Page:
Countries across Asia have moved swiftly to block American beef exports after the United States reported its first suspected case of mad cow disease. From Tokyo to Seoul to Singapore, governments suspended U.S. beef imports Wednesday amid a mad cow scare that could eventually cost the United States beef industry billions of dollars.

The suspensions come one day after a cow in the U.S. state of Washington tested positive for the disease. This is the first time it has appeared in the United States, the world's second largest beef exporter after Australia. A sample from the sick cow is being sent to Britain for confirmation of the disease and the results are expected in three to five days.

But some Asian countries did not wait for those final results, and temporarily banned U.S. beef exports within hours of the U.S. announcement. Japan and South Korea, which together spent more than $2 billion on U.S. beef in 2003, say they will extend their bans indefinitely if the U.S. case of mad cow disease is confirmed.

At the same time, Japanese Health Minister Chikara Sakaguchi tried to calm public fears. He says Japanese authorities will not distribute already-imported U.S. beef on the domestic market.

There have already been eight confirmed cases of mad cow disease in Japan - the first Asian country to be hit. The initial outbreak, in September 2001, sent beef consumption plunging, but beef sales have slowly recovered.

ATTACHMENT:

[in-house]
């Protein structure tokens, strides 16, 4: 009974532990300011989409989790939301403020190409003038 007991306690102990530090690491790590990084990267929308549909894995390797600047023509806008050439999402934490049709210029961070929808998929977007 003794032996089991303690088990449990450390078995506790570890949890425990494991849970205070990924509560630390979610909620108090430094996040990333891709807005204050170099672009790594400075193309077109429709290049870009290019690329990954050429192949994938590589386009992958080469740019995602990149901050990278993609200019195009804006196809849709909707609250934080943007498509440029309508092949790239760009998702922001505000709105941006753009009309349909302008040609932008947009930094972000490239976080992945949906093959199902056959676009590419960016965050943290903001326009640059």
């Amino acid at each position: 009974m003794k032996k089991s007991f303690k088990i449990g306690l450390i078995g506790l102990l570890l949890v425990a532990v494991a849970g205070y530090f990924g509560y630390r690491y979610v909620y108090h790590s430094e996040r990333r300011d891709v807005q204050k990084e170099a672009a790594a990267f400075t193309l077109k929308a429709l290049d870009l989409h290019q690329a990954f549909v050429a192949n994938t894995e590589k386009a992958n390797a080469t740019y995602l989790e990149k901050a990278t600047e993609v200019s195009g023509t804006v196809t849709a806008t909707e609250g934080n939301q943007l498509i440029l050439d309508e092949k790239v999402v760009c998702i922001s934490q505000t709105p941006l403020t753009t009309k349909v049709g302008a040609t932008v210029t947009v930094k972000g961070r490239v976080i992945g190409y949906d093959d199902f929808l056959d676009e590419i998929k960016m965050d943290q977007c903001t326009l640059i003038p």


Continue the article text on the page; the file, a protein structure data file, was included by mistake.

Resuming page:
One Japanese shopper says she has already cut back on eating beef so the latest news from Washington State does not affect her lifestyle. A butcher says he was expecting that more beef would sell as the end of the year approaches but he predicts it is going to be difficult.

Singapore's government said Wednesday that if the suspected U.S. case of mad cow disease is confirmed, it will not import American beef until the country certifies it has been free of the illness for six years.

Australia, Malaysia, Thailand and Taiwan have also slapped bans on U.S. beef.

The medical name for mad cow disease is bovine spongiform encephalopathy. Scientists have linked eating beef infected with BSE to a human variant of the disease, which destroys brain tissue. It has killed more than 130 people, most of them in Britain.